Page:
A finding last week by a Minnesota judge that a proposed solar project is a better way to meet the state’s electricity demand than several competing natural gas facilities has been making news. The decision has been reported as a “landmark” declaration that solar is “cost-competitive” with fossil fuels.
It seems that few of those who have been reporting on the ruling have actually read it. A deeper dive reveals that solar got the nod because of state policy rather than superior standalone economics. It also points to some tricky decisions ahead for regulators.
The 48-page opinion is long and complicated but can be summarized pretty straightforwardly. Several developers submitted proposals for meeting incremental electricity demand. A consultant to the government conducted a series of modeling exercises, which all concluded that various proposed gas plants were the most economic ways to meet Minnesota’s electricity needs. The judge pointed out, though, that Minnesota will need to add a substantial amount of solar in the coming years to meet a statutory mandate for solar power. He also argued that the state will need less incremental electricity than some others have claimed. Once that mandated solar power is added, he claimed, the state will need very little additional electricity generation. Hence the proposed gas plants would likely be superfluous, making them almost entirely a waste of money. The solar proposal, at least, would meet the mandate.
On top of that, the judge cited an expert analysis as determining that solar would deliver the lowest levelized cost of electricity (LCOE). But that expert analysis appears to incorporate revenues from sales of renewable energy certificates (RECs) by the solar project in determining its net cost. (I write “appears” because I can’t track down the analysis; I’ve only read filings that refer to it.) Those RECs, of course, only exist because of the mandate.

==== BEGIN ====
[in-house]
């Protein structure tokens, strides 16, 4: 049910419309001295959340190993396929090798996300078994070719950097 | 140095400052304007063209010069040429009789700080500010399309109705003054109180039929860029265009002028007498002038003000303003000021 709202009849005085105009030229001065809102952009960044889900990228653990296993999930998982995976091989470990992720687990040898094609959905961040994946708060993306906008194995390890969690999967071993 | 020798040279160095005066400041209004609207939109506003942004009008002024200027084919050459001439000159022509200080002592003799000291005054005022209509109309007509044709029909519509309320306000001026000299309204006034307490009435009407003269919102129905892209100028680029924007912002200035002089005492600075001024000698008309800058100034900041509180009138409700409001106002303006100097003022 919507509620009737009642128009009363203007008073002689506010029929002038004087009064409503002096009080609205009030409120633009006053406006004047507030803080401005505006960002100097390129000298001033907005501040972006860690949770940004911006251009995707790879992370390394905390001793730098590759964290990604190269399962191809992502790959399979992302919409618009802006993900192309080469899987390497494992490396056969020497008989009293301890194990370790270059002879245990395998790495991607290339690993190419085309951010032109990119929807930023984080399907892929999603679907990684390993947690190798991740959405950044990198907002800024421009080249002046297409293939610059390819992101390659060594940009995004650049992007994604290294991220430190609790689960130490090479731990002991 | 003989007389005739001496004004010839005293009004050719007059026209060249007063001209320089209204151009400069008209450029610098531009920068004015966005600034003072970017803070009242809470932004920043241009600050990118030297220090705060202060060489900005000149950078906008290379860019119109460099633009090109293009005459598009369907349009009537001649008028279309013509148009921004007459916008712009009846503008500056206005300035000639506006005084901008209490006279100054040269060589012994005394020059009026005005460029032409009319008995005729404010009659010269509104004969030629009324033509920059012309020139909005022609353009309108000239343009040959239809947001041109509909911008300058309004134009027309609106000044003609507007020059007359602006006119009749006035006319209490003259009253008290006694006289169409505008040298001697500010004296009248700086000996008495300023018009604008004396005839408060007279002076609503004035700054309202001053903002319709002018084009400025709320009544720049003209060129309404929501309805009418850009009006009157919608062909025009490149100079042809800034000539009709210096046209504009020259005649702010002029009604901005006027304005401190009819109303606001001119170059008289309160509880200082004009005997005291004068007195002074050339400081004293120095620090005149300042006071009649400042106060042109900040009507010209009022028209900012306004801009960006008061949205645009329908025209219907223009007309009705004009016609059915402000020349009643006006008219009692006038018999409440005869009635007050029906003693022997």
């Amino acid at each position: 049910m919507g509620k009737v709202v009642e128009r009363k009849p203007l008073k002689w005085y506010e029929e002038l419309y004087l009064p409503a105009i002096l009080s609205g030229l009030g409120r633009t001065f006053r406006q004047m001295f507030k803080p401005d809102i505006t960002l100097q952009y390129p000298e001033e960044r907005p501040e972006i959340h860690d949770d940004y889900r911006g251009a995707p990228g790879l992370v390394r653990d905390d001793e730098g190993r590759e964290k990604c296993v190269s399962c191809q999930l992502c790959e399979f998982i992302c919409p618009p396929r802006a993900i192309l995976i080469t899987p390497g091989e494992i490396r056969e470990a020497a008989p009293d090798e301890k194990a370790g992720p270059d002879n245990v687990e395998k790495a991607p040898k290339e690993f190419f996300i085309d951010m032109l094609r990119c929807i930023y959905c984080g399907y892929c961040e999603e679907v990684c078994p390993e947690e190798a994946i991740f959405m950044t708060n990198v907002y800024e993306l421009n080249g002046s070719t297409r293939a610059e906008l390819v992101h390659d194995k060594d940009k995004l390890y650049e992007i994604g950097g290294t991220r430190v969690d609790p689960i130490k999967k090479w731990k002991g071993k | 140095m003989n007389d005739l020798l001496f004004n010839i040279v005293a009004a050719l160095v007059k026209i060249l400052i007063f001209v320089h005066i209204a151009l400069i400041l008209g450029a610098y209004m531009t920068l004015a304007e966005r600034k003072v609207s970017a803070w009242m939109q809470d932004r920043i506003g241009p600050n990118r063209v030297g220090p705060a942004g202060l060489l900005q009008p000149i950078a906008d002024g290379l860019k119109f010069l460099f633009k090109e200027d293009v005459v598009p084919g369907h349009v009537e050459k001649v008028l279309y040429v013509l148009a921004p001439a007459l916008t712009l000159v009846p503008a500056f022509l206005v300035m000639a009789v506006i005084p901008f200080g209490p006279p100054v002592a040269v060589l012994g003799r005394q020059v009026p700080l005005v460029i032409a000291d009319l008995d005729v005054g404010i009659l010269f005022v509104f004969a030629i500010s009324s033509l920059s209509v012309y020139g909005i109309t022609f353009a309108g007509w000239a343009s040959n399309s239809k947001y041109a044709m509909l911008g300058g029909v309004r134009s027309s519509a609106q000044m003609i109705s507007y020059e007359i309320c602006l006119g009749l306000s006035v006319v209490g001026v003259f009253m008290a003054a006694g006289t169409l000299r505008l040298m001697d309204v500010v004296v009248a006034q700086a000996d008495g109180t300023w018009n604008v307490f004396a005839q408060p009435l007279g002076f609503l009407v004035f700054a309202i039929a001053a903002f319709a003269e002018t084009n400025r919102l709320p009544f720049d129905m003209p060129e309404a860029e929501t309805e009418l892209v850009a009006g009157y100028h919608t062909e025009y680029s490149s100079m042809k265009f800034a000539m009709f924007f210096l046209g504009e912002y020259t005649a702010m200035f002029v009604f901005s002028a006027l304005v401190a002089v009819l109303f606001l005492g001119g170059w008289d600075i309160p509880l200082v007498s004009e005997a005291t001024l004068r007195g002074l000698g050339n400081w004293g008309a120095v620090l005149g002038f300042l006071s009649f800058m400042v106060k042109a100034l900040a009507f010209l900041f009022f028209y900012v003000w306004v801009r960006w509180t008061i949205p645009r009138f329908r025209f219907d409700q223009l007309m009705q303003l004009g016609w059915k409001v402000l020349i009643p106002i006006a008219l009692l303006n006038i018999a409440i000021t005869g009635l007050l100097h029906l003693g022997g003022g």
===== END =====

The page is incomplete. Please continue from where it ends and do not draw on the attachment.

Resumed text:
None of this means that the judge made the wrong decision or that the supportive policies are bad. (I don’t know enough about this case or the details of electricity modeling and regulation to have a view on that.) It does mean, however, that it’s wrong to take this as evidence that solar is cost-competitive absent policy support. Policy support (beyond the federal investment tax credit) was central for the judge’s findings.
This episode also suggests a quirk that needs to be grappled with. The judge’s logic around the state solar mandate seems to have essentially disqualified all the non-solar competition. Ultimately, then, this “competitive” bidding process seems to not have really been competitive, with only one viable project considered. Perhaps the judge is correct that solar is the only way to go – but, in that case, Minnesota consumers presumably should get to play some competing solar bids against each other. As mandates become increasingly important in shaping the country’s electricity system, predictably and transparently integrating them with the utility sector’s peculiar mix of regulation and competition will be of paramount importance.